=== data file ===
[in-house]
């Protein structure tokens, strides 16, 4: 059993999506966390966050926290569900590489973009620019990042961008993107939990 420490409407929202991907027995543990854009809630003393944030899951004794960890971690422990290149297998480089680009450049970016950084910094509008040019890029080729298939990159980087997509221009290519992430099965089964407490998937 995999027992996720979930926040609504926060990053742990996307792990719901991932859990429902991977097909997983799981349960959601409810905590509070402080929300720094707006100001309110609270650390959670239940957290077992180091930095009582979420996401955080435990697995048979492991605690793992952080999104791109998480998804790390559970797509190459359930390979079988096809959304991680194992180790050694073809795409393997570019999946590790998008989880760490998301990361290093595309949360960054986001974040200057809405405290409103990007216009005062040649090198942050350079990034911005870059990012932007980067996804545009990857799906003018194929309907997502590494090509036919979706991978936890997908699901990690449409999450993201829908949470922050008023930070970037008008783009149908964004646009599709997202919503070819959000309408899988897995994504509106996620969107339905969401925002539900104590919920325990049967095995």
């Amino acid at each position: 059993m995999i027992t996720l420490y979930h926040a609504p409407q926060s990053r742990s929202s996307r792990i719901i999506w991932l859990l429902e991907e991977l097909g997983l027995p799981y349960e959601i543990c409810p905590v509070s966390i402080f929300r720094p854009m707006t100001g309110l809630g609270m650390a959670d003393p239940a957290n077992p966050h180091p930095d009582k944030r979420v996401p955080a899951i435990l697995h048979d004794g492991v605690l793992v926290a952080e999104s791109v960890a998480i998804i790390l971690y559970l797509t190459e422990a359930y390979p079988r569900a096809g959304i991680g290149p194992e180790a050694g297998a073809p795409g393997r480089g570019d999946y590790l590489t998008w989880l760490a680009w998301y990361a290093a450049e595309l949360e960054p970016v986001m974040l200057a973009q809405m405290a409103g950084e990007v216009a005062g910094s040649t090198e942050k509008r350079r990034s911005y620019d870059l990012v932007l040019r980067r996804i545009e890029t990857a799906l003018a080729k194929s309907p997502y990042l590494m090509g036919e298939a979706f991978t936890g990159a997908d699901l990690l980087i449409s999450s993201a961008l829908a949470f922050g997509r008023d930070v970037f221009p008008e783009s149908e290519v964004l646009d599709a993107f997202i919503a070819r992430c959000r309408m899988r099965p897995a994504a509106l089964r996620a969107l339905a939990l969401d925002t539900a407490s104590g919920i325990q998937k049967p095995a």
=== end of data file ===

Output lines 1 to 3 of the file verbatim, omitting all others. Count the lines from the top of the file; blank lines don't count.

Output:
[in-house]
């Protein structure tokens, strides 16, 4: 059993999506966390966050926290569900590489973009620019990042961008993107939990 420490409407929202991907027995543990854009809630003393944030899951004794960890971690422990290149297998480089680009450049970016950084910094509008040019890029080729298939990159980087997509221009290519992430099965089964407490998937 995999027992996720979930926040609504926060990053742990996307792990719901991932859990429902991977097909997983799981349960959601409810905590509070402080929300720094707006100001309110609270650390959670239940957290077992180091930095009582979420996401955080435990697995048979492991605690793992952080999104791109998480998804790390559970797509190459359930390979079988096809959304991680194992180790050694073809795409393997570019999946590790998008989880760490998301990361290093595309949360960054986001974040200057809405405290409103990007216009005062040649090198942050350079990034911005870059990012932007980067996804545009990857799906003018194929309907997502590494090509036919979706991978936890997908699901990690449409999450993201829908949470922050008023930070970037008008783009149908964004646009599709997202919503070819959000309408899988897995994504509106996620969107339905969401925002539900104590919920325990049967095995």
């Amino acid at each position: 059993m995999i027992t996720l420490y979930h926040a609504p409407q926060s990053r742990s929202s996307r792990i719901i999506w991932l859990l429902e991907e991977l097909g997983l027995p799981y349960e959601i543990c409810p905590v509070s966390i402080f929300r720094p854009m707006t100001g309110l809630g609270m650390a959670d003393p239940a957290n077992p966050h180091p930095d009582k944030r979420v996401p955080a899951i435990l697995h048979d004794g492991v605690l793992v926290a952080e999104s791109v960890a998480i998804i790390l971690y559970l797509t190459e422990a359930y390979p079988r569900a096809g959304i991680g290149p194992e180790a050694g297998a073809p795409g393997r480089g570019d999946y590790l590489t998008w989880l760490a680009w998301y990361a290093a450049e595309l949360e960054p970016v986001m974040l200057a973009q809405m405290a409103g950084e990007v216009a005062g910094s040649t090198e942050k509008r350079r990034s911005y620019d870059l990012v932007l040019r980067r996804i545009e890029t990857a799906l003018a080729k194929s309907p997502y990042l590494m090509g036919e298939a979706f991978t936890g990159a997908d699901l990690l980087i449409s999450s993201a961008l829908a949470f922050g997509r008023d930070v970037f221009p008008e783009s149908e290519v964004l646009d599709a993107f997202i919503a070819r992430c959000r309408m899988r099965p897995a994504a509106l089964r996620a969107l339905a939990l969401d925002t539900a407490s104590g919920i325990q998937k049967p095995a």